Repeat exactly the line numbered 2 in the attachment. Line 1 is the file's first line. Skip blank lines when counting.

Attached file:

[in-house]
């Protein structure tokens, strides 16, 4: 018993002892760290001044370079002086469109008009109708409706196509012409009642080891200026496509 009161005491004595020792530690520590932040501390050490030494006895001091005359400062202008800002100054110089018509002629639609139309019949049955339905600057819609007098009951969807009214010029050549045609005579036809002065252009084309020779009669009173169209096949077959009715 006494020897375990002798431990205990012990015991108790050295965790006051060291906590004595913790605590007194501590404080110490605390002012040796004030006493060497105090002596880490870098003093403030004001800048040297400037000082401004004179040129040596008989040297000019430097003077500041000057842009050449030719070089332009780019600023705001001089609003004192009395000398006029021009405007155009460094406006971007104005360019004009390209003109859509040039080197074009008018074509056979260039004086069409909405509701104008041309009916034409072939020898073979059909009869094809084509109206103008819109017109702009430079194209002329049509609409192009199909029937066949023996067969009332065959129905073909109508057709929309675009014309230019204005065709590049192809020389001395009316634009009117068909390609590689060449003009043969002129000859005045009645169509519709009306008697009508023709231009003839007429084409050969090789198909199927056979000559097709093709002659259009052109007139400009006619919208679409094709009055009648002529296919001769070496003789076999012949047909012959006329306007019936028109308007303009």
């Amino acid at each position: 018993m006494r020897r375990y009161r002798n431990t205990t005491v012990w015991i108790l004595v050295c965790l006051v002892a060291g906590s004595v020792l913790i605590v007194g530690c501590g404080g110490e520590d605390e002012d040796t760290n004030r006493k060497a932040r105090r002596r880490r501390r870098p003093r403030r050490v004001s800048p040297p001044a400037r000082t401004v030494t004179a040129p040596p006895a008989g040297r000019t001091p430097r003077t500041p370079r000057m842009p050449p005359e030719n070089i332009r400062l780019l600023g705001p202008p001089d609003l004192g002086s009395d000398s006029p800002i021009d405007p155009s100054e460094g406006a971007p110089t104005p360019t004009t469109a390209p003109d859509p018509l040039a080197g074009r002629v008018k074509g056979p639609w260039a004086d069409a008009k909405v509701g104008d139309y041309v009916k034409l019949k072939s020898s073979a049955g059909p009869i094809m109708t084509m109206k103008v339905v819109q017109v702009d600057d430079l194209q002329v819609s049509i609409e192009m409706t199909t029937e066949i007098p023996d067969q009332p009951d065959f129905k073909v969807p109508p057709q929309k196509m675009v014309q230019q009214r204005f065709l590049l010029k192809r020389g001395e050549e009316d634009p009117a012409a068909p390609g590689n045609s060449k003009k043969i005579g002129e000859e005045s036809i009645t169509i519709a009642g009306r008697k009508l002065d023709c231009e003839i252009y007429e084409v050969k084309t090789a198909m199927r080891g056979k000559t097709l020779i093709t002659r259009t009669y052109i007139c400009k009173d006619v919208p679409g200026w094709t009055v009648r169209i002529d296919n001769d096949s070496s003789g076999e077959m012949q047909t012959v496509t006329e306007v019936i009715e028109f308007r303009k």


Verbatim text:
């Protein structure tokens, strides 16, 4: 018993002892760290001044370079002086469109008009109708409706196509012409009642080891200026496509 009161005491004595020792530690520590932040501390050490030494006895001091005359400062202008800002100054110089018509002629639609139309019949049955339905600057819609007098009951969807009214010029050549045609005579036809002065252009084309020779009669009173169209096949077959009715 006494020897375990002798431990205990012990015991108790050295965790006051060291906590004595913790605590007194501590404080110490605390002012040796004030006493060497105090002596880490870098003093403030004001800048040297400037000082401004004179040129040596008989040297000019430097003077500041000057842009050449030719070089332009780019600023705001001089609003004192009395000398006029021009405007155009460094406006971007104005360019004009390209003109859509040039080197074009008018074509056979260039004086069409909405509701104008041309009916034409072939020898073979059909009869094809084509109206103008819109017109702009430079194209002329049509609409192009199909029937066949023996067969009332065959129905073909109508057709929309675009014309230019204005065709590049192809020389001395009316634009009117068909390609590689060449003009043969002129000859005045009645169509519709009306008697009508023709231009003839007429084409050969090789198909199927056979000559097709093709002659259009052109007139400009006619919208679409094709009055009648002529296919001769070496003789076999012949047909012959006329306007019936028109308007303009």